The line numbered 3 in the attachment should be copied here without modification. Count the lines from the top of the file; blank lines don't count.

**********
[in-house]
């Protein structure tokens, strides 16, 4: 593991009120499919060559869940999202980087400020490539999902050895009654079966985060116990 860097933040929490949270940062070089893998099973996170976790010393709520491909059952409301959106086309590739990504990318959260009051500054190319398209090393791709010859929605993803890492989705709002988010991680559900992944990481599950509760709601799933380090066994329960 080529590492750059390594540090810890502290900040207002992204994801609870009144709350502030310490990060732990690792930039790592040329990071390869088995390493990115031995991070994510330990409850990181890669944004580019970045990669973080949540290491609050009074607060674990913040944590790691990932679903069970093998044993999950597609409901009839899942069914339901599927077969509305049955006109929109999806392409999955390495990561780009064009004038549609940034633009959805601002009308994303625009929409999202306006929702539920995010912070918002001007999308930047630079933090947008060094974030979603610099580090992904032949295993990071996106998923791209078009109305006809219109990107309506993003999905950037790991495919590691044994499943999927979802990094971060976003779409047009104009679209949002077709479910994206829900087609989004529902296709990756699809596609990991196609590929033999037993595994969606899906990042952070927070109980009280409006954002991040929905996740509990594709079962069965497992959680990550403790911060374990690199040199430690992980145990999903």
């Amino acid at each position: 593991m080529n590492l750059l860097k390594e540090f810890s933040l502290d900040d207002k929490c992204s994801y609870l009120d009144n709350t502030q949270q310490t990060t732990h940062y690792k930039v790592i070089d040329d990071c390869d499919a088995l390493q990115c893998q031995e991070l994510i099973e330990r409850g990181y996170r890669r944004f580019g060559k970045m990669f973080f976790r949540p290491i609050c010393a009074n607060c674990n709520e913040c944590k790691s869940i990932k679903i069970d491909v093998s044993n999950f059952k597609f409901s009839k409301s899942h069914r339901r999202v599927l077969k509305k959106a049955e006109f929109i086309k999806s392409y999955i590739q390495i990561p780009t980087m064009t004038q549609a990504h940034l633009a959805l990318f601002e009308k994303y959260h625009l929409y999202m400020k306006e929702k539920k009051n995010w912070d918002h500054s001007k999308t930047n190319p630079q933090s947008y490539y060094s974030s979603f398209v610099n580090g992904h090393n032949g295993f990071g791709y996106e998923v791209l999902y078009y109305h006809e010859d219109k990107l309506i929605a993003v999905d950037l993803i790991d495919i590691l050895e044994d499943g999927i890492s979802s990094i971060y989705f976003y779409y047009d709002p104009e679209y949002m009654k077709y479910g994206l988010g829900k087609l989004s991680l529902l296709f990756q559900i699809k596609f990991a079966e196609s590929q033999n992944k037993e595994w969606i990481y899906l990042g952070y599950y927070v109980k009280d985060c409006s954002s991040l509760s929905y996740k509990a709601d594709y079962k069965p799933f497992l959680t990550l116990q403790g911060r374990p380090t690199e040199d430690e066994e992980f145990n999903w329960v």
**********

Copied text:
């Amino acid at each position: 593991m080529n590492l750059l860097k390594e540090f810890s933040l502290d900040d207002k929490c992204s994801y609870l009120d009144n709350t502030q949270q310490t990060t732990h940062y690792k930039v790592i070089d040329d990071c390869d499919a088995l390493q990115c893998q031995e991070l994510i099973e330990r409850g990181y996170r890669r944004f580019g060559k970045m990669f973080f976790r949540p290491i609050c010393a009074n607060c674990n709520e913040c944590k790691s869940i990932k679903i069970d491909v093998s044993n999950f059952k597609f409901s009839k409301s899942h069914r339901r999202v599927l077969k509305k959106a049955e006109f929109i086309k999806s392409y999955i590739q390495i990561p780009t980087m064009t004038q549609a990504h940034l633009a959805l990318f601002e009308k994303y959260h625009l929409y999202m400020k306006e929702k539920k009051n995010w912070d918002h500054s001007k999308t930047n190319p630079q933090s947008y490539y060094s974030s979603f398209v610099n580090g992904h090393n032949g295993f990071g791709y996106e998923v791209l999902y078009y109305h006809e010859d219109k990107l309506i929605a993003v999905d950037l993803i790991d495919i590691l050895e044994d499943g999927i890492s979802s990094i971060y989705f976003y779409y047009d709002p104009e679209y949002m009654k077709y479910g994206l988010g829900k087609l989004s991680l529902l296709f990756q559900i699809k596609f990991a079966e196609s590929q033999n992944k037993e595994w969606i990481y899906l990042g952070y599950y927070v109980k009280d985060c409006s954002s991040l509760s929905y996740k509990a709601d594709y079962k069965p799933f497992l959680t990550l116990q403790g911060r374990p380090t690199e040199d430690e066994e992980f145990n999903w329960v």